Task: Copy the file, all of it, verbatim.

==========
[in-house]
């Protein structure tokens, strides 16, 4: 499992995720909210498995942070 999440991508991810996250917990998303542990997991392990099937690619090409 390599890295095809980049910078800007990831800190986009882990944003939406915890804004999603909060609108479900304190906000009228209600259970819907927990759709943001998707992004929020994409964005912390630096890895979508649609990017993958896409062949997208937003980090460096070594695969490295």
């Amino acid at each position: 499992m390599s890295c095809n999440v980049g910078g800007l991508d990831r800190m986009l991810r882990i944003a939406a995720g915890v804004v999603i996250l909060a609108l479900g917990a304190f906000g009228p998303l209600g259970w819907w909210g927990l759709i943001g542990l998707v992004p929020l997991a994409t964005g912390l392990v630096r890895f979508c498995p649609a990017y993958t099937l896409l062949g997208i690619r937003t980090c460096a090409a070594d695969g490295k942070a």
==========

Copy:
[in-house]
């Protein structure tokens, strides 16, 4: 499992995720909210498995942070 999440991508991810996250917990998303542990997991392990099937690619090409 390599890295095809980049910078800007990831800190986009882990944003939406915890804004999603909060609108479900304190906000009228209600259970819907927990759709943001998707992004929020994409964005912390630096890895979508649609990017993958896409062949997208937003980090460096070594695969490295």
């Amino acid at each position: 499992m390599s890295c095809n999440v980049g910078g800007l991508d990831r800190m986009l991810r882990i944003a939406a995720g915890v804004v999603i996250l909060a609108l479900g917990a304190f906000g009228p998303l209600g259970w819907w909210g927990l759709i943001g542990l998707v992004p929020l997991a994409t964005g912390l392990v630096r890895f979508c498995p649609a990017y993958t099937l896409l062949g997208i690619r937003t980090c460096a090409a070594d695969g490295k942070a």